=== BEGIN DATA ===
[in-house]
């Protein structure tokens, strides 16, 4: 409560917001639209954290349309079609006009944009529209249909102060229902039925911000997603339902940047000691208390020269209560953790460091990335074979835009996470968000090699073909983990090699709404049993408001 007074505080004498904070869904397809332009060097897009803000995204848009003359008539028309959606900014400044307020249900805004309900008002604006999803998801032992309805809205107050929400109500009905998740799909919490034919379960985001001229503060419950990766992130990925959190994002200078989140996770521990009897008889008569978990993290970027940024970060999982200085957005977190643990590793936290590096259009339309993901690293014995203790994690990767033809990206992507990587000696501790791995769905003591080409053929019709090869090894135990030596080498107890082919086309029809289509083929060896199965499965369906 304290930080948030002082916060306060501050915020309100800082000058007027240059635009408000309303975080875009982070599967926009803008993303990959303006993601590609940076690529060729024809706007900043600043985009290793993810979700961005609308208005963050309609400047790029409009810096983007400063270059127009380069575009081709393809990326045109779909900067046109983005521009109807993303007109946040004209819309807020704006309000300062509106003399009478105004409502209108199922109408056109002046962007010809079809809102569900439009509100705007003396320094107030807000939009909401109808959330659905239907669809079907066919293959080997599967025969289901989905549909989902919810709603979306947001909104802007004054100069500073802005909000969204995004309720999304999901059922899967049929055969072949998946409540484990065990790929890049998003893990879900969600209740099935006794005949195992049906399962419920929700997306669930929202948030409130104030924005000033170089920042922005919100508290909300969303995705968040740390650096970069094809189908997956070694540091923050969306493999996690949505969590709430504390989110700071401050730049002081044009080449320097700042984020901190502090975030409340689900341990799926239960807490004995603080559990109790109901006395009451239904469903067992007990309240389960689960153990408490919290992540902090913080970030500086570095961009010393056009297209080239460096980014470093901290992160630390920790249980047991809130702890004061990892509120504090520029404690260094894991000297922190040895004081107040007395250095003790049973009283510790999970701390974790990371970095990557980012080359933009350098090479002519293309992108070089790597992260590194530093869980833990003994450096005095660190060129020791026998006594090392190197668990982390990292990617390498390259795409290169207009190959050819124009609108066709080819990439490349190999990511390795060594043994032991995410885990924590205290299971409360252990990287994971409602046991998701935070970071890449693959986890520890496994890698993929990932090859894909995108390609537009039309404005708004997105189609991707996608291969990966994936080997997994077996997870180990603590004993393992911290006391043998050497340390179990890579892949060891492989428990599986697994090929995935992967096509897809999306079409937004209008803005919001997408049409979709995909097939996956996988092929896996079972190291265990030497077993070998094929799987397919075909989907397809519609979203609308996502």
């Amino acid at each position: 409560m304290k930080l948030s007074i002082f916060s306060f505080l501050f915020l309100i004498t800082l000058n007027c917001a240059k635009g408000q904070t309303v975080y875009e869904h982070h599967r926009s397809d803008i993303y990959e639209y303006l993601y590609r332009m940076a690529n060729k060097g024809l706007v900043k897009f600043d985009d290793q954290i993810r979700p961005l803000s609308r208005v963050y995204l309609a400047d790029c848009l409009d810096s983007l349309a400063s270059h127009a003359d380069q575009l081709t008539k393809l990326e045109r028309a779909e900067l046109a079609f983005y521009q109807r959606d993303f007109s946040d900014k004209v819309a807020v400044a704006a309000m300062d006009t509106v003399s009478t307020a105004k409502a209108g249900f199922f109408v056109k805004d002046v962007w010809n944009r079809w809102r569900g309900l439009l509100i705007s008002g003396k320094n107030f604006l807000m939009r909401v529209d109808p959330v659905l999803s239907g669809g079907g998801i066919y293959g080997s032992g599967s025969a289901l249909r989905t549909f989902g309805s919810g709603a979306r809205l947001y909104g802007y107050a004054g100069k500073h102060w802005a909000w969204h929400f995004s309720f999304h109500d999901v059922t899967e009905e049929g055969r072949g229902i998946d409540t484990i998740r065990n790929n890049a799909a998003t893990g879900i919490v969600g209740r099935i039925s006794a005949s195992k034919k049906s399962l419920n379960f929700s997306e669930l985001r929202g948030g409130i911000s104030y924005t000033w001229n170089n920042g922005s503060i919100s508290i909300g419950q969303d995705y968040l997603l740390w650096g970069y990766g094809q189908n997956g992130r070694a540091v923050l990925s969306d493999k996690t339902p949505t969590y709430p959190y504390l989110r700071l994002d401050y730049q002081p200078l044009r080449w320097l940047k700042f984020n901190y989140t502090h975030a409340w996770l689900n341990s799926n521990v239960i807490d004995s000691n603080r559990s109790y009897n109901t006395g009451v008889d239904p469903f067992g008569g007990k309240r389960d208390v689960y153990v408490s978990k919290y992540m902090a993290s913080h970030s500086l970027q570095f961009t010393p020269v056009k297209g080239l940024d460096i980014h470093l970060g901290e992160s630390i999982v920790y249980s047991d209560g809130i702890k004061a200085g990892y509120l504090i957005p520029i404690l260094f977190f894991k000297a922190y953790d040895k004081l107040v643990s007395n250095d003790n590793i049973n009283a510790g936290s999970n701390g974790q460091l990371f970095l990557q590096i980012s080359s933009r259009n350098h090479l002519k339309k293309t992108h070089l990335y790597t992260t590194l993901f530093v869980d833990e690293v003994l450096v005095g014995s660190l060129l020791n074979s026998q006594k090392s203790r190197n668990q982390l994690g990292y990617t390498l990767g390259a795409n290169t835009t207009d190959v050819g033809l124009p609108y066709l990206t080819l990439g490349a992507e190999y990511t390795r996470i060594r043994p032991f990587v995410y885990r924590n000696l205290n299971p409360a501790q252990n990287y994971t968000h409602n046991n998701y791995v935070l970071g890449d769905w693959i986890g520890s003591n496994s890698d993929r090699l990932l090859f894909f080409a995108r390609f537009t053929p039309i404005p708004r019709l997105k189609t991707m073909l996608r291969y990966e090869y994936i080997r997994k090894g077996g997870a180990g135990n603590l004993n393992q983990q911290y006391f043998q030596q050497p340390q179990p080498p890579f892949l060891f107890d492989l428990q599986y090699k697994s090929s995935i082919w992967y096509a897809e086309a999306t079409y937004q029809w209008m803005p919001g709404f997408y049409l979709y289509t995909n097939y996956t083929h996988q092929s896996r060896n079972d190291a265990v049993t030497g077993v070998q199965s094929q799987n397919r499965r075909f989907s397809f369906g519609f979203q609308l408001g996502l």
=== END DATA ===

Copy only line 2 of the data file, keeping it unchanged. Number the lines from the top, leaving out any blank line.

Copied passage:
């Protein structure tokens, strides 16, 4: 409560917001639209954290349309079609006009944009529209249909102060229902039925911000997603339902940047000691208390020269209560953790460091990335074979835009996470968000090699073909983990090699709404049993408001 007074505080004498904070869904397809332009060097897009803000995204848009003359008539028309959606900014400044307020249900805004309900008002604006999803998801032992309805809205107050929400109500009905998740799909919490034919379960985001001229503060419950990766992130990925959190994002200078989140996770521990009897008889008569978990993290970027940024970060999982200085957005977190643990590793936290590096259009339309993901690293014995203790994690990767033809990206992507990587000696501790791995769905003591080409053929019709090869090894135990030596080498107890082919086309029809289509083929060896199965499965369906 304290930080948030002082916060306060501050915020309100800082000058007027240059635009408000309303975080875009982070599967926009803008993303990959303006993601590609940076690529060729024809706007900043600043985009290793993810979700961005609308208005963050309609400047790029409009810096983007400063270059127009380069575009081709393809990326045109779909900067046109983005521009109807993303007109946040004209819309807020704006309000300062509106003399009478105004409502209108199922109408056109002046962007010809079809809102569900439009509100705007003396320094107030807000939009909401109808959330659905239907669809079907066919293959080997599967025969289901989905549909989902919810709603979306947001909104802007004054100069500073802005909000969204995004309720999304999901059922899967049929055969072949998946409540484990065990790929890049998003893990879900969600209740099935006794005949195992049906399962419920929700997306669930929202948030409130104030924005000033170089920042922005919100508290909300969303995705968040740390650096970069094809189908997956070694540091923050969306493999996690949505969590709430504390989110700071401050730049002081044009080449320097700042984020901190502090975030409340689900341990799926239960807490004995603080559990109790109901006395009451239904469903067992007990309240389960689960153990408490919290992540902090913080970030500086570095961009010393056009297209080239460096980014470093901290992160630390920790249980047991809130702890004061990892509120504090520029404690260094894991000297922190040895004081107040007395250095003790049973009283510790999970701390974790990371970095990557980012080359933009350098090479002519293309992108070089790597992260590194530093869980833990003994450096005095660190060129020791026998006594090392190197668990982390990292990617390498390259795409290169207009190959050819124009609108066709080819990439490349190999990511390795060594043994032991995410885990924590205290299971409360252990990287994971409602046991998701935070970071890449693959986890520890496994890698993929990932090859894909995108390609537009039309404005708004997105189609991707996608291969990966994936080997997994077996997870180990603590004993393992911290006391043998050497340390179990890579892949060891492989428990599986697994090929995935992967096509897809999306079409937004209008803005919001997408049409979709995909097939996956996988092929896996079972190291265990030497077993070998094929799987397919075909989907397809519609979203609308996502």